A refugee boy uses a flute to help keep his family fed
He makes about $10 a day in Istanbul, Turkey
He fled from Aleppo, Syria, with his family
In the busy streets, shoppers and workers rush by the homeless little boy with a flute – some dropping change, but most ignoring him.
Sitting on the sidewalk in Istanbul, Turkey, his head is barely above knee height of the adults around him. But he plays on – for hours, knowing that each coin or note can help his family survive another day.
The flute is a cheap one, but it is key to their struggle. The money he makes – usually about $10 a day – will help feed his mom and four siblings.
The family escaped the horrors of war in Aleppo, Syria, and he says they now live in a park. He does not say which park or if they have a tent for shelter at night.
According to U.N figures, there are about 1 million registered refugees in Turkey, but the country says the total is closer to 1.6 million. Research from the Migration Policy Centre adds that in the last couple of months, there has been another spike as Syrians flee the rise of ISIS.
The boy says he has been in Turkey for about a year.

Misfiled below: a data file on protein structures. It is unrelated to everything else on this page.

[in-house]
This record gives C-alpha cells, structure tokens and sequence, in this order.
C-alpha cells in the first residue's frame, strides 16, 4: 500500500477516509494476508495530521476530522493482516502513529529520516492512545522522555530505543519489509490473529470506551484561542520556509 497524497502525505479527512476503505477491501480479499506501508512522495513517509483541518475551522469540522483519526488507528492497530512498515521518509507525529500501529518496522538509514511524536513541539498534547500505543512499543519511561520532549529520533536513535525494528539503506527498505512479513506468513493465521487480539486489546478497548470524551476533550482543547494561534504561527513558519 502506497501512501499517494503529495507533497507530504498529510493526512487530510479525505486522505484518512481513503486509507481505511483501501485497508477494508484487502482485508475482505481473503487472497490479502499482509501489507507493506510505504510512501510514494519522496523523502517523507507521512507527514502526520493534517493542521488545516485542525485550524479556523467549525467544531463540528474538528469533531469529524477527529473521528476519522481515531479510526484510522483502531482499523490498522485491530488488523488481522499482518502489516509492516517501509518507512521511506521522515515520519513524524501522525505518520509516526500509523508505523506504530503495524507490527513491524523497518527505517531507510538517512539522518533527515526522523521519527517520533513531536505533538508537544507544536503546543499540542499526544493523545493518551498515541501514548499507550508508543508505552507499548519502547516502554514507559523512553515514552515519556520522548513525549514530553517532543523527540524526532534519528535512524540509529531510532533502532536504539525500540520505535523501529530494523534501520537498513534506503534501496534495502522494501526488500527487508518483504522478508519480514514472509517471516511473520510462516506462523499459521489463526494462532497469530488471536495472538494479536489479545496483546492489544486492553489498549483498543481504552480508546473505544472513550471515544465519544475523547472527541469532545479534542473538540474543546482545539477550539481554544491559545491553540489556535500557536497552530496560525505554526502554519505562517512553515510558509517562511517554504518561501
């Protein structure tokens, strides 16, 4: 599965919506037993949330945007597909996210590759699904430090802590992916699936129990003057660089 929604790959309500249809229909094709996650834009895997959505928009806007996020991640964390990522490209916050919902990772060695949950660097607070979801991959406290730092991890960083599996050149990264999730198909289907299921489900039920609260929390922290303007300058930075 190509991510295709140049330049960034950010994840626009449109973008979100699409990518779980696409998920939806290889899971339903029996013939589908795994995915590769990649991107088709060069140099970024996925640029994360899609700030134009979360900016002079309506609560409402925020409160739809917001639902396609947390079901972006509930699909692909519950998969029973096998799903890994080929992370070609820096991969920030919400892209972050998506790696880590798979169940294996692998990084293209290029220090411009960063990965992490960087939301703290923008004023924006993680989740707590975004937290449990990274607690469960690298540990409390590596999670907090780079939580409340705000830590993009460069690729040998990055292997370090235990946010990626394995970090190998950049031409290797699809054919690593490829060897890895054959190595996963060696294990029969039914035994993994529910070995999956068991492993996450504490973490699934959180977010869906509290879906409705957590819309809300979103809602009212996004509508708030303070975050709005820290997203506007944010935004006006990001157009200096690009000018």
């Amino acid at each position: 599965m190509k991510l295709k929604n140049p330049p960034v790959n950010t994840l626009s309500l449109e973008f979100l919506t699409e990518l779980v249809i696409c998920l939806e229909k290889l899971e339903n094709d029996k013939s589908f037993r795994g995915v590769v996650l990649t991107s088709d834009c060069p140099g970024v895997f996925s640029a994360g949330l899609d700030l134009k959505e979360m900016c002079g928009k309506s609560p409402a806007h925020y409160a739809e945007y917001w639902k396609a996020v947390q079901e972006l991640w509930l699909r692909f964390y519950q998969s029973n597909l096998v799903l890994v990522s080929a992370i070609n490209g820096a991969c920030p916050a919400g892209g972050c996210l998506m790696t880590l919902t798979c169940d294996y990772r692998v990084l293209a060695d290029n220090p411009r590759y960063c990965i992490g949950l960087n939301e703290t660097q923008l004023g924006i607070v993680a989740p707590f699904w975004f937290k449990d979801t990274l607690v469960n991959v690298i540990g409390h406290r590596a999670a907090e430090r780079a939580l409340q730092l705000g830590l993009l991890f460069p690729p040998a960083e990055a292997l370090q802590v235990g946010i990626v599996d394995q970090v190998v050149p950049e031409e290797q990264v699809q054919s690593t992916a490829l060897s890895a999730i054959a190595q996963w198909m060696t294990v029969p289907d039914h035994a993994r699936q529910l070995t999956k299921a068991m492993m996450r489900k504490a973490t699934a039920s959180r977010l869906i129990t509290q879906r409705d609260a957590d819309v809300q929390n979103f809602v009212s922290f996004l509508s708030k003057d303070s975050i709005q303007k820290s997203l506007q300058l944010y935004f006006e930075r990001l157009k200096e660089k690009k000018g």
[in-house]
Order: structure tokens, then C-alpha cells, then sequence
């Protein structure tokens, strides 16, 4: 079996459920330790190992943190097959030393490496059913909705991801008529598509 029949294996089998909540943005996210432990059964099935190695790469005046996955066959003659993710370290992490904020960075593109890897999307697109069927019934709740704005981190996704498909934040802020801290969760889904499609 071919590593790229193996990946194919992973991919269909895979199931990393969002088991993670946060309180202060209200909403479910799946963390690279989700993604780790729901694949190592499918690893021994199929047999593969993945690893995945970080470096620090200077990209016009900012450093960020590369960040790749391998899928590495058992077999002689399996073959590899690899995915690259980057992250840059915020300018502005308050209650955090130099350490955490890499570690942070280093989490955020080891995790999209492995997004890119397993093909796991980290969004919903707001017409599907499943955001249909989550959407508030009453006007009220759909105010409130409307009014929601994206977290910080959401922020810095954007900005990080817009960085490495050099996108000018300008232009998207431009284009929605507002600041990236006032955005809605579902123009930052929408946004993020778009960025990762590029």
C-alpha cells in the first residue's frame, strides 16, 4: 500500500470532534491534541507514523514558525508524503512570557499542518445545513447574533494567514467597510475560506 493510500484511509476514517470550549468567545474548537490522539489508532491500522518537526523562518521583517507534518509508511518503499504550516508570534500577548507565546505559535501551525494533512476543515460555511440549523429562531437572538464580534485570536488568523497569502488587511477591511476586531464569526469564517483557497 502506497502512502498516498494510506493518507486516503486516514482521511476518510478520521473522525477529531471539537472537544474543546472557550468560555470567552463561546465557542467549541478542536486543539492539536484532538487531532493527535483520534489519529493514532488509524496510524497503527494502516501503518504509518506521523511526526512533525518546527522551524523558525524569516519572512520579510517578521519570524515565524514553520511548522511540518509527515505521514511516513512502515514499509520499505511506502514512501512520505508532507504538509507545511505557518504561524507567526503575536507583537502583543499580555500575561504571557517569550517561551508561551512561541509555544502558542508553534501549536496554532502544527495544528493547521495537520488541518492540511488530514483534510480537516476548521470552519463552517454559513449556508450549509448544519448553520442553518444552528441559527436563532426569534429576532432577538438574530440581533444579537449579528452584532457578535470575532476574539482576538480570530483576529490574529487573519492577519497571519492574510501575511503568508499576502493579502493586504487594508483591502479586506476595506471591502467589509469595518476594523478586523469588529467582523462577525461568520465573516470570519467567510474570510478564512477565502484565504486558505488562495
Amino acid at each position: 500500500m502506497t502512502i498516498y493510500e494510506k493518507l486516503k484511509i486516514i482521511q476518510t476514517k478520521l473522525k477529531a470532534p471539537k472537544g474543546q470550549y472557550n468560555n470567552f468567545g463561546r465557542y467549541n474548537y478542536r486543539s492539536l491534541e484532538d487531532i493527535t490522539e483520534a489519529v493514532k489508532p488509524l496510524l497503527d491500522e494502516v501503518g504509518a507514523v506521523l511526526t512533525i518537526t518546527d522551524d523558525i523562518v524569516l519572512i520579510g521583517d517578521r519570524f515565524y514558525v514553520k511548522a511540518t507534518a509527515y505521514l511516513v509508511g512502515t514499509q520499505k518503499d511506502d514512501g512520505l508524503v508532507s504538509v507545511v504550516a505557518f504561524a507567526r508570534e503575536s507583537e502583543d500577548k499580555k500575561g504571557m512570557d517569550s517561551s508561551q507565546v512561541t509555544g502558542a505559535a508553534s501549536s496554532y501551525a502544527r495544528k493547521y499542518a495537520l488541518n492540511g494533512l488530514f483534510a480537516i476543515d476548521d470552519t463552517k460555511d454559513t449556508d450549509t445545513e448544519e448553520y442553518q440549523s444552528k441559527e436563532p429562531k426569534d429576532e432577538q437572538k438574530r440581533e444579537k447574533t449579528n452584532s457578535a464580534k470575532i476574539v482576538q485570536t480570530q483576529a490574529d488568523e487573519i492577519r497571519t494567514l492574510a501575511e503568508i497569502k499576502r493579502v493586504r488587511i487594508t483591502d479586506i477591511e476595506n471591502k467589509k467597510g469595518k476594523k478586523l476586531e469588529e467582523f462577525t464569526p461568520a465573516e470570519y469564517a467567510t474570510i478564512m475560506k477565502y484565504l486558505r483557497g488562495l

He plays falteringly and his young face looks innocent, but he knows the cruelty of war. He says his dad died in Aleppo, which has seen some of the fiercest fighting in Syria and is a rebel stronghold that President Bashar al-Assad’s army has attacked.
The boy, who says he is 6, complains that his head hurts and talks of the guns back in Aleppo.
As he plays on, he is relying on the kindness of strangers and watching for police patrols, as begging on the streets is illegal.
When police do see him – this time as he walks back to his makeshift home – an officer confiscates his flute.
But he cannot be kept down. A new flute is $5 – half is daily profit – but if he is to play on, if he is to help feed his family, if they are to have some hope, it’s a small expense.
And tomorrow, he will play again.